The same federal prosecutor, who denied victim-of-crime status to parents of Fast and Furious-slain Border Agent Brian A. Terry, indicted Aug. 3 two Border Patrol agents who over the night of Nov. 12 made four Mexican pot smugglers they caught in the Arizona illegally to eat their marijuana stash.
U.S. Attorney Dennis K. Burke
U.S. Attorney Dennis K. Burke, according to the Aug. 4 statement from his office, further accused Border Patrol agents Ramon Zuniga, 29 and Dario Castillo, 23 of ordering the four to remove their shoes and clothing, which they set aflame with their other possessions before abandoning them to the cold desert night along the Mexican-Arizona borderlands.
Both men were charged both the depriving and the conspiracy to deprive the Mexicans of their civil rights to protection from with the illegal search and seizure and under the color of the law, according to the statement. Castillo was also charged separately with witness tampering.
Special Agent Paul J. Leonard, who leads the Arizona Department of the Department of Homeland Security’s Inspector General Office, which includes Arizona, Utah and Nevada, said the four Mexicans were picked up the morning of Nov. 13, by another patrol.
“What people don’t realize is that the vast majority of the work done by the Border Patrol is search and rescue,” he said. All patrols are equipped with medical equipment and all officers are trained to provide first aid to individuals picked up in the borderlands.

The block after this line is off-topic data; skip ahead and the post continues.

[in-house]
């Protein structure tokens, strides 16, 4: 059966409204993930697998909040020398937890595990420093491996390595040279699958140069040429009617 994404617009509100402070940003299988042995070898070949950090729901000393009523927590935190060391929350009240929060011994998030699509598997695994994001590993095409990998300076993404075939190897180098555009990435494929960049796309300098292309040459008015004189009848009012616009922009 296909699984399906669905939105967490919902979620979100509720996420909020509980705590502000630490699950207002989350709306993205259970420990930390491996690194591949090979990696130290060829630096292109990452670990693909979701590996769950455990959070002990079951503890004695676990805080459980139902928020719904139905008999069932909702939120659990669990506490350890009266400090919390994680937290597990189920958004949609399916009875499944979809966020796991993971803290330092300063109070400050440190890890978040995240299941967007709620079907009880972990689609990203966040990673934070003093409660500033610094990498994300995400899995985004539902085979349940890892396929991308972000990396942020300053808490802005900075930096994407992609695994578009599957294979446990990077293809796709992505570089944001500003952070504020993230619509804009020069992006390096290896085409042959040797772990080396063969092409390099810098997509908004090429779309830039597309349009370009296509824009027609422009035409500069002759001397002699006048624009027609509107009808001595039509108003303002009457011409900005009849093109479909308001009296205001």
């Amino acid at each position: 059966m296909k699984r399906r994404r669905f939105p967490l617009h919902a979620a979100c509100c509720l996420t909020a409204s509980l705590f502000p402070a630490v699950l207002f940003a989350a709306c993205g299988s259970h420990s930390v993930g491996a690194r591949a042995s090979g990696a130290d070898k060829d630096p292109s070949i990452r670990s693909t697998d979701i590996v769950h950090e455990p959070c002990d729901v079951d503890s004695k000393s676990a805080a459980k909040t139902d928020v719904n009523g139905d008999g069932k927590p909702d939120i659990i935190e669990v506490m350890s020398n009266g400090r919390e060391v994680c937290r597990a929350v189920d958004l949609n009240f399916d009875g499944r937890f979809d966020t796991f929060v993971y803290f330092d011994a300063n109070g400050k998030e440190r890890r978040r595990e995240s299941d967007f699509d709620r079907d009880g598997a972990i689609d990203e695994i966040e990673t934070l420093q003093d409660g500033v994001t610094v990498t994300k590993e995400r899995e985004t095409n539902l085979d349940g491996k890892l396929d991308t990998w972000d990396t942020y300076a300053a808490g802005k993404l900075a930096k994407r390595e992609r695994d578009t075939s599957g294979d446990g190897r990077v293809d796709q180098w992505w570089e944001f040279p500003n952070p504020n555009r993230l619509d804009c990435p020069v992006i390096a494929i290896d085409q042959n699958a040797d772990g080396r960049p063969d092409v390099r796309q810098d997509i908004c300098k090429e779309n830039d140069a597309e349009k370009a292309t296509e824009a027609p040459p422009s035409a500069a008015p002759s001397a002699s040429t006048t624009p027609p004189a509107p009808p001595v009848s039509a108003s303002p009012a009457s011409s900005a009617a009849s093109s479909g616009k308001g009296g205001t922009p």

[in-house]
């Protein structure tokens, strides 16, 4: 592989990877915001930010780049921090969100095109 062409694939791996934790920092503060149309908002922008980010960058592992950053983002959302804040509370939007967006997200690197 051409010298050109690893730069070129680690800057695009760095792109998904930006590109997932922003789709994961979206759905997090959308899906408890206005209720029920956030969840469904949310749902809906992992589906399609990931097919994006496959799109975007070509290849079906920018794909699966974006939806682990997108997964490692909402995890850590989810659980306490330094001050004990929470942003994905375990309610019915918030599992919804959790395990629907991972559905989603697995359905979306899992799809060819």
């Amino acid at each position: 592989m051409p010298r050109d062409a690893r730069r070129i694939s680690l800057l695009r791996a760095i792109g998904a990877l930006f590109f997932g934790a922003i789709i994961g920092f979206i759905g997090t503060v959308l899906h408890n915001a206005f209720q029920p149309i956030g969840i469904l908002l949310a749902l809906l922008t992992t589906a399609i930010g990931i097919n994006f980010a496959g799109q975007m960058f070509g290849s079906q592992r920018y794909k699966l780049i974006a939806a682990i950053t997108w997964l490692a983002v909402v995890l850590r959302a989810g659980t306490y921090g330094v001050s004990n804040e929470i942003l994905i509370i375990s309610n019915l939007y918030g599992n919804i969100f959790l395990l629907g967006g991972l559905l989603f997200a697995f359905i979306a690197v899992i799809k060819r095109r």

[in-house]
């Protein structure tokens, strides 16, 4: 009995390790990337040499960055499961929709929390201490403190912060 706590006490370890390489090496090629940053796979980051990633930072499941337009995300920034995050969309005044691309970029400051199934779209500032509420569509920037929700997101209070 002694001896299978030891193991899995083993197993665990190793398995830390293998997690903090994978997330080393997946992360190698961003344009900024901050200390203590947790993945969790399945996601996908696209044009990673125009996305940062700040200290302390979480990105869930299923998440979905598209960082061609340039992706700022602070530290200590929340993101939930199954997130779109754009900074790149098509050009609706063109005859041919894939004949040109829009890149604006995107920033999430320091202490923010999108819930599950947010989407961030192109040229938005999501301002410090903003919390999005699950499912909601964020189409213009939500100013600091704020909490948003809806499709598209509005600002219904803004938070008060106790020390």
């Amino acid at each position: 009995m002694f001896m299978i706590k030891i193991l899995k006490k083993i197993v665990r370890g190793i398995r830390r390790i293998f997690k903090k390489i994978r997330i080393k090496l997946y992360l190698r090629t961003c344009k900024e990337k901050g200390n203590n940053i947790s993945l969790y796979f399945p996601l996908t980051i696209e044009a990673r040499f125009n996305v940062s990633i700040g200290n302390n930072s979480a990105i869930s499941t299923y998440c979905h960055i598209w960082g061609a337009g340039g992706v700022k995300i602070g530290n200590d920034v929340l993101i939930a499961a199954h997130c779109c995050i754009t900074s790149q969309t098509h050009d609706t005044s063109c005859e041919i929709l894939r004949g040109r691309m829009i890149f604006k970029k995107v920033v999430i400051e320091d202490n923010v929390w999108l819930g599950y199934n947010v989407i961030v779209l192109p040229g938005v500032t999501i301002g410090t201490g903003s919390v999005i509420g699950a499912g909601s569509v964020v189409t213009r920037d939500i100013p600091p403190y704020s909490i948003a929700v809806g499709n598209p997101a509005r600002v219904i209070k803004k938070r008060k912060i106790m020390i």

Once the undocumented aliens were collected and taken in, their story started to come out, he said.
Based on the UDA’s story, border patrol agents found the crime scene, he said. “The fire was already out, but they found the burnt clothes, shoes and the slashed water bottles.”
It was after statements and evidenced was collected that the case was referred to inspector general’s office, which handles professional misconduct, he said. The initial case against the officers was completed within 24 hours of the Mexicans being rescued.
A Washington spokeswoman for the Department of Justice’s Civil Rights Division said the agents were charged with civil rights violations because they were operating under the “color of law.”
The color of law is the assumed authority from the afforded to law enforcement officers, she said. The abuse of that authority is a very serious crime and civil rights violation, she said.
The deprivation of a civil right under color of law and the conspiracy to deprive each carry a maximum sentence of 10 years federal incarceration and $250,000 fine.
The witness tampering charge carries a maximum sentence of 20 years of federal incarceration and $250,000 fine.
The next step is for their arraignment in federal court in Tucson in front of U.S. District Court Judge David C. Bury, who was appointed by President George W. Bush in 2002.
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